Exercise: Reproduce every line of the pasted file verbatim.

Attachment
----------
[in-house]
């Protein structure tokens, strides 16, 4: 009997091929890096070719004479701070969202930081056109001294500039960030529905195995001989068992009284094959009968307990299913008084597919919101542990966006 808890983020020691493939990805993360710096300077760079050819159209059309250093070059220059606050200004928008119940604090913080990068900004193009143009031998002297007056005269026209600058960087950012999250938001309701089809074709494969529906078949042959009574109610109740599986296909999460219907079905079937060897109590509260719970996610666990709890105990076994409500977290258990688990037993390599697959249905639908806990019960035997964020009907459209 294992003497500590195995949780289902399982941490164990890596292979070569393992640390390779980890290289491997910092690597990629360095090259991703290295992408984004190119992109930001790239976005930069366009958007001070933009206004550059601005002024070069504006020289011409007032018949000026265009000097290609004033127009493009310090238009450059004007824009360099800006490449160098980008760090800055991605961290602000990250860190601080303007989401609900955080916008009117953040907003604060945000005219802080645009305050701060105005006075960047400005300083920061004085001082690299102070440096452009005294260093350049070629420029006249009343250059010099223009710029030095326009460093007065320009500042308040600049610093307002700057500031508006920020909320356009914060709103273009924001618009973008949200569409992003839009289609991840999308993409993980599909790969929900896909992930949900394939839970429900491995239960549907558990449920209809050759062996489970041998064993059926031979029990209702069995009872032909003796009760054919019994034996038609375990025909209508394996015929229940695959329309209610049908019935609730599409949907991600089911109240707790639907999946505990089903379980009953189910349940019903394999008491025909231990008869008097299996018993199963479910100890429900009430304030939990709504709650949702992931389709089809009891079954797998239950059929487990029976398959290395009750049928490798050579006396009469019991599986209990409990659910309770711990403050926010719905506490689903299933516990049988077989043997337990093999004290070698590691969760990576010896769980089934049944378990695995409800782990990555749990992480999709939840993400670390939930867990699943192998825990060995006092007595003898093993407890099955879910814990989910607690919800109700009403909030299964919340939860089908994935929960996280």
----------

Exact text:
[in-house]
């Protein structure tokens, strides 16, 4: 009997091929890096070719004479701070969202930081056109001294500039960030529905195995001989068992009284094959009968307990299913008084597919919101542990966006 808890983020020691493939990805993360710096300077760079050819159209059309250093070059220059606050200004928008119940604090913080990068900004193009143009031998002297007056005269026209600058960087950012999250938001309701089809074709494969529906078949042959009574109610109740599986296909999460219907079905079937060897109590509260719970996610666990709890105990076994409500977290258990688990037993390599697959249905639908806990019960035997964020009907459209 294992003497500590195995949780289902399982941490164990890596292979070569393992640390390779980890290289491997910092690597990629360095090259991703290295992408984004190119992109930001790239976005930069366009958007001070933009206004550059601005002024070069504006020289011409007032018949000026265009000097290609004033127009493009310090238009450059004007824009360099800006490449160098980008760090800055991605961290602000990250860190601080303007989401609900955080916008009117953040907003604060945000005219802080645009305050701060105005006075960047400005300083920061004085001082690299102070440096452009005294260093350049070629420029006249009343250059010099223009710029030095326009460093007065320009500042308040600049610093307002700057500031508006920020909320356009914060709103273009924001618009973008949200569409992003839009289609991840999308993409993980599909790969929900896909992930949900394939839970429900491995239960549907558990449920209809050759062996489970041998064993059926031979029990209702069995009872032909003796009760054919019994034996038609375990025909209508394996015929229940695959329309209610049908019935609730599409949907991600089911109240707790639907999946505990089903379980009953189910349940019903394999008491025909231990008869008097299996018993199963479910100890429900009430304030939990709504709650949702992931389709089809009891079954797998239950059929487990029976398959290395009750049928490798050579006396009469019991599986209990409990659910309770711990403050926010719905506490689903299933516990049988077989043997337990093999004290070698590691969760990576010896769980089934049944378990695995409800782990990555749990992480999709939840993400670390939930867990699943192998825990060995006092007595003898093993407890099955879910814990989910607690919800109700009403909030299964919340939860089908994935929960996280």